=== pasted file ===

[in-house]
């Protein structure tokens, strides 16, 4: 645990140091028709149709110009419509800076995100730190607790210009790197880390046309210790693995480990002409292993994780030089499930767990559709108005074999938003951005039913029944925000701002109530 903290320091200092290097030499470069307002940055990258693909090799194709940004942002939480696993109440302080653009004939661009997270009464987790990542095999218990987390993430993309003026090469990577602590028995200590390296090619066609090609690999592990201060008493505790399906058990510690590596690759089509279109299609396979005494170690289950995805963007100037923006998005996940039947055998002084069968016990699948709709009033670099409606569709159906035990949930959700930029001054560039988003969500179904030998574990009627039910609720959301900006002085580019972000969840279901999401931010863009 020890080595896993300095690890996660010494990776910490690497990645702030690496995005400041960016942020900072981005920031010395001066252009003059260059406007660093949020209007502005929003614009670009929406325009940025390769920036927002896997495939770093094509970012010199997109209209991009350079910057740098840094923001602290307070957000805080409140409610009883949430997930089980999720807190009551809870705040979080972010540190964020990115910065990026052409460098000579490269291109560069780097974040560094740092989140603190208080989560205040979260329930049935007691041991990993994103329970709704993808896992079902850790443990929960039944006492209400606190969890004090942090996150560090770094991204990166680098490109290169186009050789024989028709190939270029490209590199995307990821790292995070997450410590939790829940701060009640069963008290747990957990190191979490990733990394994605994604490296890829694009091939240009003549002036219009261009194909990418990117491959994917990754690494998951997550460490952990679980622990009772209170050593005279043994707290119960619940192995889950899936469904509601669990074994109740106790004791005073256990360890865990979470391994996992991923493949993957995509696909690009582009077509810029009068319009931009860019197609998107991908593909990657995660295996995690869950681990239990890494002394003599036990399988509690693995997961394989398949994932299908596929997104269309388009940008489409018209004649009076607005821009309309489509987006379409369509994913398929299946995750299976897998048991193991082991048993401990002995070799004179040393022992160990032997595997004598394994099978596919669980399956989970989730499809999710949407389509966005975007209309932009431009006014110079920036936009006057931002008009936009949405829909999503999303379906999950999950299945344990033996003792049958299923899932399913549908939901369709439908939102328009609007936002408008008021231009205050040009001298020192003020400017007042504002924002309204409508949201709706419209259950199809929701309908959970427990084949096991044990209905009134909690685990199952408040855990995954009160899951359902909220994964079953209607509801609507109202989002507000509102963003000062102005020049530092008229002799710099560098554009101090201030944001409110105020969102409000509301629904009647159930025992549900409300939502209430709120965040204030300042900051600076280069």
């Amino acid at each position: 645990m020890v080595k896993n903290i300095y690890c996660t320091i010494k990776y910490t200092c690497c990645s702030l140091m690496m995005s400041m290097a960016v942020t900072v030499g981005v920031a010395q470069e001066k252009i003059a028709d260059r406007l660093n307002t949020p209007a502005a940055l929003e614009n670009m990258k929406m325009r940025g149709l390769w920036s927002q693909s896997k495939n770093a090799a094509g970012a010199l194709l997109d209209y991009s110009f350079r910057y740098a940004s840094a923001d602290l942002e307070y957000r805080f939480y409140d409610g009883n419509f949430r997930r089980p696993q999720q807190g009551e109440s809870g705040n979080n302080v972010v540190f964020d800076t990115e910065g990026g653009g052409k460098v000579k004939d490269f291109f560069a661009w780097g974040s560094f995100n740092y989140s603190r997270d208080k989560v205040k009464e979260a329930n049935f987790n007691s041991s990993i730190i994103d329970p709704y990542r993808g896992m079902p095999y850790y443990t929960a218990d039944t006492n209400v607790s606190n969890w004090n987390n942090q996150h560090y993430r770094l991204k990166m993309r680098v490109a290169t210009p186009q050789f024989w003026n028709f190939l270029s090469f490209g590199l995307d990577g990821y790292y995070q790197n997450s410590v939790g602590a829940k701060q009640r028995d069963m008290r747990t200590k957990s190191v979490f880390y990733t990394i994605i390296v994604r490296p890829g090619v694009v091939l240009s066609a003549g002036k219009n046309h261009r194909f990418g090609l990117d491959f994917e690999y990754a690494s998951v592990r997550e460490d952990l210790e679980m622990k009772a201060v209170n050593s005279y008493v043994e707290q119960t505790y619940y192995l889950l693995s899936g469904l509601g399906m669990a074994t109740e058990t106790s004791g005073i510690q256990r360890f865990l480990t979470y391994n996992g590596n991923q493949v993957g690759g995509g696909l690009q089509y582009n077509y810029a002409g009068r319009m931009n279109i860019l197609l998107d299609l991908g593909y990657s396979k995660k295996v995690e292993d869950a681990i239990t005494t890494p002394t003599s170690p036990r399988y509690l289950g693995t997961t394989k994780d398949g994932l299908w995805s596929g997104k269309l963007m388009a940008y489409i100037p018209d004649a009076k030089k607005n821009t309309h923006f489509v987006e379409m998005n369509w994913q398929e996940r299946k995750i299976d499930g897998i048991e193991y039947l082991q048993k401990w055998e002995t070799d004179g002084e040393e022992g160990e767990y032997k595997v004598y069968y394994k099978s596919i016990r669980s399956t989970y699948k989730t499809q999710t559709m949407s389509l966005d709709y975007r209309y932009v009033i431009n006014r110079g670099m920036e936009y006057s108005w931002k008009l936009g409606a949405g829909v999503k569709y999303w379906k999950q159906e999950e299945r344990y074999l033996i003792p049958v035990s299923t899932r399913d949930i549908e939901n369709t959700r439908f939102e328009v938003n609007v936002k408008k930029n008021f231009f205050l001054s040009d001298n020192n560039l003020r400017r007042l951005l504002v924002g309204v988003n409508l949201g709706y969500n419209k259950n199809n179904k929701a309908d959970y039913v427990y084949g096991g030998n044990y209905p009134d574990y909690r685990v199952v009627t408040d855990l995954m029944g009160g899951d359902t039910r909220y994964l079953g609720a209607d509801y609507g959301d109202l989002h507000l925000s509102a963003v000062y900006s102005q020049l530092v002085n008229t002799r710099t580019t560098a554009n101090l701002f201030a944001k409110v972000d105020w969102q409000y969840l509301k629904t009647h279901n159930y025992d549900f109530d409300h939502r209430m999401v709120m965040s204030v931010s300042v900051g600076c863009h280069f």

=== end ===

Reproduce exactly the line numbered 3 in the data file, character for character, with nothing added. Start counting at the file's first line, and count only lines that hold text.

């Amino acid at each position: 645990m020890v080595k896993n903290i300095y690890c996660t320091i010494k990776y910490t200092c690497c990645s702030l140091m690496m995005s400041m290097a960016v942020t900072v030499g981005v920031a010395q470069e001066k252009i003059a028709d260059r406007l660093n307002t949020p209007a502005a940055l929003e614009n670009m990258k929406m325009r940025g149709l390769w920036s927002q693909s896997k495939n770093a090799a094509g970012a010199l194709l997109d209209y991009s110009f350079r910057y740098a940004s840094a923001d602290l942002e307070y957000r805080f939480y409140d409610g009883n419509f949430r997930r089980p696993q999720q807190g009551e109440s809870g705040n979080n302080v972010v540190f964020d800076t990115e910065g990026g653009g052409k460098v000579k004939d490269f291109f560069a661009w780097g974040s560094f995100n740092y989140s603190r997270d208080k989560v205040k009464e979260a329930n049935f987790n007691s041991s990993i730190i994103d329970p709704y990542r993808g896992m079902p095999y850790y443990t929960a218990d039944t006492n209400v607790s606190n969890w004090n987390n942090q996150h560090y993430r770094l991204k990166m993309r680098v490109a290169t210009p186009q050789f024989w003026n028709f190939l270029s090469f490209g590199l995307d990577g990821y790292y995070q790197n997450s410590v939790g602590a829940k701060q009640r028995d069963m008290r747990t200590k957990s190191v979490f880390y990733t990394i994605i390296v994604r490296p890829g090619v694009v091939l240009s066609a003549g002036k219009n046309h261009r194909f990418g090609l990117d491959f994917e690999y990754a690494s998951v592990r997550e460490d952990l210790e679980m622990k009772a201060v209170n050593s005279y008493v043994e707290q119960t505790y619940y192995l889950l693995s899936g469904l509601g399906m669990a074994t109740e058990t106790s004791g005073i510690q256990r360890f865990l480990t979470y391994n996992g590596n991923q493949v993957g690759g995509g696909l690009q089509y582009n077509y810029a002409g009068r319009m931009n279109i860019l197609l998107d299609l991908g593909y990657s396979k995660k295996v995690e292993d869950a681990i239990t005494t890494p002394t003599s170690p036990r399988y509690l289950g693995t997961t394989k994780d398949g994932l299908w995805s596929g997104k269309l963007m388009a940008y489409i100037p018209d004649a009076k030089k607005n821009t309309h923006f489509v987006e379409m998005n369509w994913q398929e996940r299946k995750i299976d499930g897998i048991e193991y039947l082991q048993k401990w055998e002995t070799d004179g002084e040393e022992g160990e767990y032997k595997v004598y069968y394994k099978s596919i016990r669980s399956t989970y699948k989730t499809q999710t559709m949407s389509l966005d709709y975007r209309y932009v009033i431009n006014r110079g670099m920036e936009y006057s108005w931002k008009l936009g409606a949405g829909v999503k569709y999303w379906k999950q159906e999950e299945r344990y074999l033996i003792p049958v035990s299923t899932r399913d949930i549908e939901n369709t959700r439908f939102e328009v938003n609007v936002k408008k930029n008021f231009f205050l001054s040009d001298n020192n560039l003020r400017r007042l951005l504002v924002g309204v988003n409508l949201g709706y969500n419209k259950n199809n179904k929701a309908d959970y039913v427990y084949g096991g030998n044990y209905p009134d574990y909690r685990v199952v009627t408040d855990l995954m029944g009160g899951d359902t039910r909220y994964l079953g609720a209607d509801y609507g959301d109202l989002h507000l925000s509102a963003v000062y900006s102005q020049l530092v002085n008229t002799r710099t580019t560098a554009n101090l701002f201030a944001k409110v972000d105020w969102q409000y969840l509301k629904t009647h279901n159930y025992d549900f109530d409300h939502r209430m999401v709120m965040s204030v931010s300042v900051g600076c863009h280069f």